Every so often, when we have nothing to do except daydream about living in luxurious historic digs, we browse Preservation Dallas' compendium of "Historic Properties for Sale." Well, just so happened that we did that very thing yesterday, and we stumbled across a $2.1-million home located at 5020 Swiss Avenue. It certainly is historic: It was built in 1928 by the legendary local firm of Lang and Witchell: Lang was German-born Otto H. Lang, and Witchell was English-born Frank O. Witchell. Together and separately, they were responsible for numerous iconic constructions in this city, among them the Southwestern Life Building, Exposition Hall at Fair Park, Highland Park High School, the Fair Park Auditorium and the Sanger Brothers Department Store. A complete list of their inventory can be found here, along with substantial biographies of the men responsible, from 1910 to 1942, for shaping a large part of the city in their images.
And the house, says PD's listing, has other historic ties: It was owned by R.W. Higginbotham, then later real-estate man O.L. Nelms, who leased the Bob Wills Ranch House to Jack Ruby in 1952. It was also once the residence of Senator Kay Bailey Hutchison and hubby Ray. So, yeah. Lots of history.
But what really struck us about the house was who's selling it: Mary Poss.
Perhaps we missed it, but we had no idea the former mayor pro tem was selling real estate for Ebby Halliday. Guess it's not much of a surprise; after all, they've always been very close, and Halliday did endorse Poss for mayor when she ran against Laura Miller in 2003 -- and, yeah, Sharon Boyd had a field day with that one way back when. This news, or non-news, doesn't come as a surprise to Boyd, of course; Boyd told us yesterday Poss has been working for Halliday since last fall and that she's sold several historic properties in East Dallas and is doing quite well.
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"It's the perfect job for her," Boyd says. "She's got the perfect personality to sell resident real estate. It takes somebody who really loves being around people and remembering faces. Nobody remembers a face better than Mary. This is the job she was always meant to do."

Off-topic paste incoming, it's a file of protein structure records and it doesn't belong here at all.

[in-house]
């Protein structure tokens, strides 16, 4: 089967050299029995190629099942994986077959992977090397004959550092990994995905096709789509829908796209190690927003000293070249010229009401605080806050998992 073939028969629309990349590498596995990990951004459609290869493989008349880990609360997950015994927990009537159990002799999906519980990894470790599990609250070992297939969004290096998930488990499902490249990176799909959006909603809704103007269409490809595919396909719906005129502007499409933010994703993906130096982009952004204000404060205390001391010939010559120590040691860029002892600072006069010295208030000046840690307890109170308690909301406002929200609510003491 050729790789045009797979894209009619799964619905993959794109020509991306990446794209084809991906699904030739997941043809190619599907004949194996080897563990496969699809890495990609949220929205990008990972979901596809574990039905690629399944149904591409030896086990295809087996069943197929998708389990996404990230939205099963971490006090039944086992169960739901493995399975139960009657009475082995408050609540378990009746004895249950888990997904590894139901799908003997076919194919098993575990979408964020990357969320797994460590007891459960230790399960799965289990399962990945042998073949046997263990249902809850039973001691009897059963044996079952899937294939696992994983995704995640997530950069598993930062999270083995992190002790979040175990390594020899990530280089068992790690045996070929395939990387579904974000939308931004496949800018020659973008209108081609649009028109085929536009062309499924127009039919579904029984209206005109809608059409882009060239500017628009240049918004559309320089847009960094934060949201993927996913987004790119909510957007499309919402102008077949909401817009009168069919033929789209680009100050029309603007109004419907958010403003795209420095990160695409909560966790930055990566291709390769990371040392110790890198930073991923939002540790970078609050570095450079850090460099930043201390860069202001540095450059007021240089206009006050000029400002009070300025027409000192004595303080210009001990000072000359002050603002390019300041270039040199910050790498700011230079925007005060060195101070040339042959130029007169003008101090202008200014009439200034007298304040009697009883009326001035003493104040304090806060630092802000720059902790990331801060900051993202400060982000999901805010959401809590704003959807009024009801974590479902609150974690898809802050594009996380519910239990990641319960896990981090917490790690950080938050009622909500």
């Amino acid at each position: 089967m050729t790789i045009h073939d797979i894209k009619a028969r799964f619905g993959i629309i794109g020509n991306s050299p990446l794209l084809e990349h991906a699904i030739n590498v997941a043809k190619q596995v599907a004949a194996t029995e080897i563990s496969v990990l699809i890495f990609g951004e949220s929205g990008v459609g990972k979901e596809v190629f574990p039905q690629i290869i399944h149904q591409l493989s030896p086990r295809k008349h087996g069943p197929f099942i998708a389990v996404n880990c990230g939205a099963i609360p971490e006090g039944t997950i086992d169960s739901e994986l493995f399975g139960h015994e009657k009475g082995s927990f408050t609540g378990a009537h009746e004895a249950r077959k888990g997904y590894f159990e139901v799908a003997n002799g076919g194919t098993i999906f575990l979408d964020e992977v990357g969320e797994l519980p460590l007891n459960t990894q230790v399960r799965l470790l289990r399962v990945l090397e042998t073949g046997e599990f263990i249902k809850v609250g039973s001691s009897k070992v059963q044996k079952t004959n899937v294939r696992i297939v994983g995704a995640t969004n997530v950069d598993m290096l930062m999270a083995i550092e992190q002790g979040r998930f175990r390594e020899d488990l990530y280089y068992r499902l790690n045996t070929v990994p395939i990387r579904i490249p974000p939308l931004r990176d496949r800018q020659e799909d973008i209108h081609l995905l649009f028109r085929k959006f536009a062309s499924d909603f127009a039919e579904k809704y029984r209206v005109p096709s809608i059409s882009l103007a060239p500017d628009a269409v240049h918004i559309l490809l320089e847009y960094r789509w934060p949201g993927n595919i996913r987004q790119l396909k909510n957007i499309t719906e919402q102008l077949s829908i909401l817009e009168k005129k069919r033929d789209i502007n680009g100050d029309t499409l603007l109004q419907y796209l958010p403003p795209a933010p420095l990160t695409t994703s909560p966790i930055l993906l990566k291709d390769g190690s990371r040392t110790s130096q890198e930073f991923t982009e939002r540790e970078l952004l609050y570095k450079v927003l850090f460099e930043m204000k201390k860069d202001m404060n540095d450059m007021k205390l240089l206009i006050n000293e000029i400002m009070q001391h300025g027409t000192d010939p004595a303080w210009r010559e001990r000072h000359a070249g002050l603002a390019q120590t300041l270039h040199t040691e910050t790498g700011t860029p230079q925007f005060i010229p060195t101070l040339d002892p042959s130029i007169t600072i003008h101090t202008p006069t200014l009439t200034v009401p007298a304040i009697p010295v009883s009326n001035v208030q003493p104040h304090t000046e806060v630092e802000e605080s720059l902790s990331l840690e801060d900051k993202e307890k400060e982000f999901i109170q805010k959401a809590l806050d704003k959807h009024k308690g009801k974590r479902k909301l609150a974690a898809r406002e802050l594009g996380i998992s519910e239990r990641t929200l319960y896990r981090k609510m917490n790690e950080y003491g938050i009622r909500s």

And Poss would agree. Indeed, she tells Unfair Park that she never wanted to run for city council in the first place way back when. Says she was "pushed into running," but that "once I got there, I really, really, really enjoyed the work" -- so much so she ran for mayor. When that didn't pan out -- she lost to Miller, by a margin of 56 to 40 percent, if memory serves -- the former banker needed a new gig. Turned out, Halliday had been trying to get Poss to come work for her "for years," Poss says. "I finally told Ebby, 'You're right, I should have done this 25 years ago,'" Poss says.
Turns out, you can probably do more preservation work as a real-estate agent than as a politician: She just sold a Charles Dilbeck-designed house at 8234 Garland Road, which went for $1.5 million -- and Poss says most of the folks who saw the place were more interested in the lot than the house, which many potential buyers were looking to tear down. Fortunetely, she says, the folks who wound up buying the place are planning on doing some remodeling in order to preserve the home, which was built in 1947, around the same time Dilbeck was doing the Belmont Hotel in Oak Cliff.
As for the kind words from Sharon Boyd, who used to give Poss nothing but grief during her tenure on the council, well, Poss wholeheartedly agrees: "I really do like people," she says, laughing, "which is what I think made my time at City Hall so rewarding to me." Only, when she was on the council she wasn't getting commissions on $1.5- and $2.1-million homes. That, too, is rewarding. --Robert Wilonsky